Plant of the Month for April, 2013

Phlox stolonifera heading

Phlox stolonifera

 (floks sto-lon-IF-er-ah)

General Information:

Phlox are well known as rock garden plants and sunny border plants, but few people are familiar with Phlox stolonifera, a North American native that is ideal for the shady garden. It was voted Perennial Plant of the Year in 1990 by the Perennial Plant Association.

Phlox stolonifera main

Phlox stolonifera; photo by Robert Pavlis

P. stolonifera, also called creeping phlox, is a vigorous mat-forming ground cover that flowers on short stems in mid spring. The highly fragrant flowers can be lavender-blue, violet, pink and even white.  Because of its low stature it works well growing under and around other taller plants and is not usually bothered by deer or rabbits.

Creeping phlox prefers part shade and a fair amount of moisture but will grow just fine in the dry shade under maples where it will spread a bit slower. Its name comes from the fact that it makes stolons which are ground hugging stems that root as they go.

Phlox stolonifera closeup

Phlox stolonifera; photo by Robert Pavlis

P. stolonifera can be distinguished from a similar woodland phlox called P. divaricata by the fact that it’s petals are not notched as in P. divaricataP. divaricata is also a bit taller and does not spread as quickly by stolons.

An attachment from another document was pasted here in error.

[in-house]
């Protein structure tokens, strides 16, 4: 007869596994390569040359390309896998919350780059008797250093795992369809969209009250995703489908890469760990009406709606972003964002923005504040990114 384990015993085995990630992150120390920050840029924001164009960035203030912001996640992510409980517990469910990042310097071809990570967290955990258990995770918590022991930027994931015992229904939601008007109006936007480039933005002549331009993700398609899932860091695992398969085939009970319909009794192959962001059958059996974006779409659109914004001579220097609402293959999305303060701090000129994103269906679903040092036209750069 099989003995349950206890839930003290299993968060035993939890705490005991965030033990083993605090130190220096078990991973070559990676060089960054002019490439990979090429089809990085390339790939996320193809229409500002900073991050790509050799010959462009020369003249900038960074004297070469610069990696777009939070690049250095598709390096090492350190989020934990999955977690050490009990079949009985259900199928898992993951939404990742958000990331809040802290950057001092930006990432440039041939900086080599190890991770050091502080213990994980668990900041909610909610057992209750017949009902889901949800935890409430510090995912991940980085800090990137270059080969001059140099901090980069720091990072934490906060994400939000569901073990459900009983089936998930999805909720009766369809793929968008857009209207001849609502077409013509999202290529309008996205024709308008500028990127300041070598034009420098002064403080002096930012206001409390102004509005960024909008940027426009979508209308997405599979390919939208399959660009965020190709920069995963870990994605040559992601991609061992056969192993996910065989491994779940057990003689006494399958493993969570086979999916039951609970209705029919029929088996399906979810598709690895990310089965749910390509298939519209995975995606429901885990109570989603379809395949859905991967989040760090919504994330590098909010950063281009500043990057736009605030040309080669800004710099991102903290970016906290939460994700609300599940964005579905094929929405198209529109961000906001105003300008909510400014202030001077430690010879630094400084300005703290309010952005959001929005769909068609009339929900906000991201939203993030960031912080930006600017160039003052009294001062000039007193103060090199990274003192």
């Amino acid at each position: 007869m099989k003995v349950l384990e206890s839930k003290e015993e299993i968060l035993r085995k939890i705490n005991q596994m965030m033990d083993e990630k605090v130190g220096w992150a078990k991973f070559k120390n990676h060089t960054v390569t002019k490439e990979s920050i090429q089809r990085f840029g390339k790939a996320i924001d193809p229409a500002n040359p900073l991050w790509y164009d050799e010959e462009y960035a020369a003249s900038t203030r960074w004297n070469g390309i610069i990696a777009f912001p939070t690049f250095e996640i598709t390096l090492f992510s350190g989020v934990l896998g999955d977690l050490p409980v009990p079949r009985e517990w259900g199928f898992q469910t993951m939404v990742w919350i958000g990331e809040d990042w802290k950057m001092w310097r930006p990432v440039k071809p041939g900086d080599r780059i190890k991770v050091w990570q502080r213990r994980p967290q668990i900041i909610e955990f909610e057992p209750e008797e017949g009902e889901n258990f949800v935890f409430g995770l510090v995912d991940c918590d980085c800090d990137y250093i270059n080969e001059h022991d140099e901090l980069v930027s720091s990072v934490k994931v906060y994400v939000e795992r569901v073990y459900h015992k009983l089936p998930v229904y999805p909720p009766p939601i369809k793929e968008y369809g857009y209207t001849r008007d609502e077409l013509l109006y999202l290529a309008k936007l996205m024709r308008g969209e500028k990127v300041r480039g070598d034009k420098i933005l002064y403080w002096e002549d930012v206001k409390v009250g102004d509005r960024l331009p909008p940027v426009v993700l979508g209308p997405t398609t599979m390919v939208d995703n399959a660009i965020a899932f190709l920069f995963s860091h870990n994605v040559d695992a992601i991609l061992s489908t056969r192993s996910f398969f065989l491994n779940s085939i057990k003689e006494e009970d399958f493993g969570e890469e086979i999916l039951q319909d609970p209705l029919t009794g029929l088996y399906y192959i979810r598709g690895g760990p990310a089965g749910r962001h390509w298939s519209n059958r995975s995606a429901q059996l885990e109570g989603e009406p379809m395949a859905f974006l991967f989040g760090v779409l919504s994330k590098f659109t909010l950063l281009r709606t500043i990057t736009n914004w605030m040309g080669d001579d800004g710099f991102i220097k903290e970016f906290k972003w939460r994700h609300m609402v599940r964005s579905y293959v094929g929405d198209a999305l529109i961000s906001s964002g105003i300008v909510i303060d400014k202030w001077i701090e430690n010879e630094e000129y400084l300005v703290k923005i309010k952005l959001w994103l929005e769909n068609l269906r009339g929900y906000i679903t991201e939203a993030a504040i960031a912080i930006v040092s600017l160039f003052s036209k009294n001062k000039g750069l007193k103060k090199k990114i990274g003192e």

Life Cycle: perennial

Height: flower are 20 cm (8 in), leaves are 8 cm (3 in)

Bloom Time: mid spring

Natural RangeEastern North America and north into Quebec

Habitat: open woods and wooded stream banks



Light: part shade to full shade

Soil: humus rich moist soil is prefered, but not too fussy

Wateraverage moisture, can take drought

USDA Hardiness Zone: 4 (3?) - 8

Propagation: seed, cuttings, division

Seedex availability (ORG&HPS annual Seed Exchange): rarely


Resents transplanting.
Sow @4°C for 3 weeks, then place @20°C.
ORG&HPS has no germination experience with this species. Propagation by cuttings appears preferable. B and T World Seeds recommend direct sowing, with 4 weeks of cold, followed by 20°C after which germination will start in 2 weeks and continue erratically.
Robert Pavlis